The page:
Aside from the 20% down payment, you will also have to pay closing costs and other fees, which often range between 2-5% of the purchase price of the home. On a $150,000 home, this could be anywhere from $3,000-$7,500. If you find a property with a purchase price of $150,000, you’ll pay $30,000 down, plus about $7,500 in closing costs. This is a perfect scenario for your $40,000 expenditure.

Necessary Repairs

If you purchase a house that fits the price range, down payment requirements, etc., the next thing you need to consider is whether or not it needs any repairs. If so, do you have the available funds to make those repairs? How do you plan to pay for them?

Some investors use the equity from other properties (part of your $40,000) to pay for such things. However, if you opt to do that, you’ll need to choose a property that is priced even lower. Other options include available cash from your savings or checking account, credit cards or other funds that you have access to.

If you don’t have access to any funds for repairs, you should focus on finding a property in your price range that you won’t have to renovate prior to renting out.

Use of the Property

While we’re on the subject, you need to consider whether you plan to keep the property or fix and flip it. In this scenario, let’s assume you are planning to keep the property and rent it out for a monthly profit. If that’s the case, you need to look at a variety of aspects about the property that will impact the amount of rent that you can charge.

Some items to consider that will impact how much you can charge for rent include:

  • Location / neighborhood
  • Proximity to schools, shopping and restaurants
  • Quality of local schools
  • Crime rate
  • Job market
  • Comps
  • Vacancies
  • Current market trends in the area

Location / Neighborhood

The neighborhood in which you purchase a rental property will have a large impact on how much you can charge for rent. The goal is to be able to charge at least 1% of the total purchase price of the home per month. On a $150,000 home, that rate would be $1500 per month. Does the neighborhood support this amount of rent?

Proximity to Schools, Shopping & Restaurants

Many families are looking for a community that is all-inclusive. They want quick access to schools, shopping, restaurants, fitness facilities and more. Be sure to look for investment properties in areas that are well-established, or up and coming. You have to think about the location from the perspective of the potential tenant.

Quality of Local Schools

Not only is it important to be close to local schools, but it’s also important that the schools have a great reputation. Again, if you’re thinking from the perspective of the potential tenant, it’s not likely that they are interested in sending their kids to a substandard school. Do yourself a favor and find a property in a good school district so you’ll be sure to have happy tenants.

Crime Rates

This one goes along with the location or neighborhood in which the home exists. If you’re trying to rent out a single family home, it’s likely that a family is the tenant who will be interested. Families with children rarely want to live in an area with a high crime rate. Most real estate apps provide this information for you, so add this to your list of things to look for.

Job Market

If you want your tenants to pay the rent, you probably want them to have jobs. Finding an amazing house in a town or city with a terrible job market is not a great buy. Instead, look for the most robust areas of town and make sure that the job market is booming. This will help both you and your tenants to have a great experience.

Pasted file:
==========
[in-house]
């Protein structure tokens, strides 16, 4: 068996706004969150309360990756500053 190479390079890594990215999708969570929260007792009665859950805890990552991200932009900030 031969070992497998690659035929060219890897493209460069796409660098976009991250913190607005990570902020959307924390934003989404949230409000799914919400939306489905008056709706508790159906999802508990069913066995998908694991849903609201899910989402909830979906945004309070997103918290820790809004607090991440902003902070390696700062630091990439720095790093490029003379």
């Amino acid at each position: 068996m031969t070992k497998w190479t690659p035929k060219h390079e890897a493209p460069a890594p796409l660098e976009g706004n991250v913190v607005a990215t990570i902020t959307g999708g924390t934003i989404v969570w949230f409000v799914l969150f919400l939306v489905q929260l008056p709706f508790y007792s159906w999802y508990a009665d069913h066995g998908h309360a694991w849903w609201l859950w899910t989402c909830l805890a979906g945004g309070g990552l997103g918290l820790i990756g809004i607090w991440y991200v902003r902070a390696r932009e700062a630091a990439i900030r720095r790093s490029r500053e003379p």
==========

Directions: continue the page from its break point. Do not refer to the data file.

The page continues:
Comps

Take a look at other rental properties in the same neighborhood or adjacent neighborhoods. You don’t want to price yourself out of the market. All things being equal, a smart tenant will choose the lower-priced property for obvious reasons. Be sure that your property is not the most expensive or the cheapest in the neighborhood. Aim for the middle ground.

Vacancies

If there are a lot of vacancies in the neighborhood, it could be a sign that the market is struggling in that area of town. Vacant properties will result in the supply being greater than the demand, making it a buyer’s (or renter’s) market. This will force landlords to lower their prices in order to rent out their properties.

Market Trends

On a higher level, look at the overall market trends in your city and the individual parts of time. All cities have good and bad neighborhoods and all neighborhoods have good and bad properties. If the market is volatile, do the extra leg work to make sure that whatever property you want to purchase will be profitable for you. There’s never a guarantee, but it’s best to do as much research as possible and go into it with a plan.

Conclusion

Using leverage to purchase another property is an easy way to increase your wealth over time. If you already own a home, you can leverage its equity to purchase your first investment property. Once you build equity in that property, you can use leverage to purchase another one. If you continue this process over a period of time, you’ll be well on your way to building a passive income stream and ultimately the financial freedom that you’re looking for.

Image: Pixabay

Financing Your Real Estate Purchase

When it comes to financing your real estate purchase, you have plenty of options. Many investors pay cash for their investments. This is an attractive option to sellers because the closing process is expedited and the risk of loan denial by a bank is eliminated. In return, cash buyers often receive a lower purchase price. If you don’t have a bundle of cash readily available to purchase real estate, have no fear! There are a multitude of financing options available today. We’ll cover fixed rate and adjustable rate mortgages and explain the different mortgage types, including conventional, FHA, and VA mortgages. Finally, we’ll differentiate between conforming and non-conforming loan types.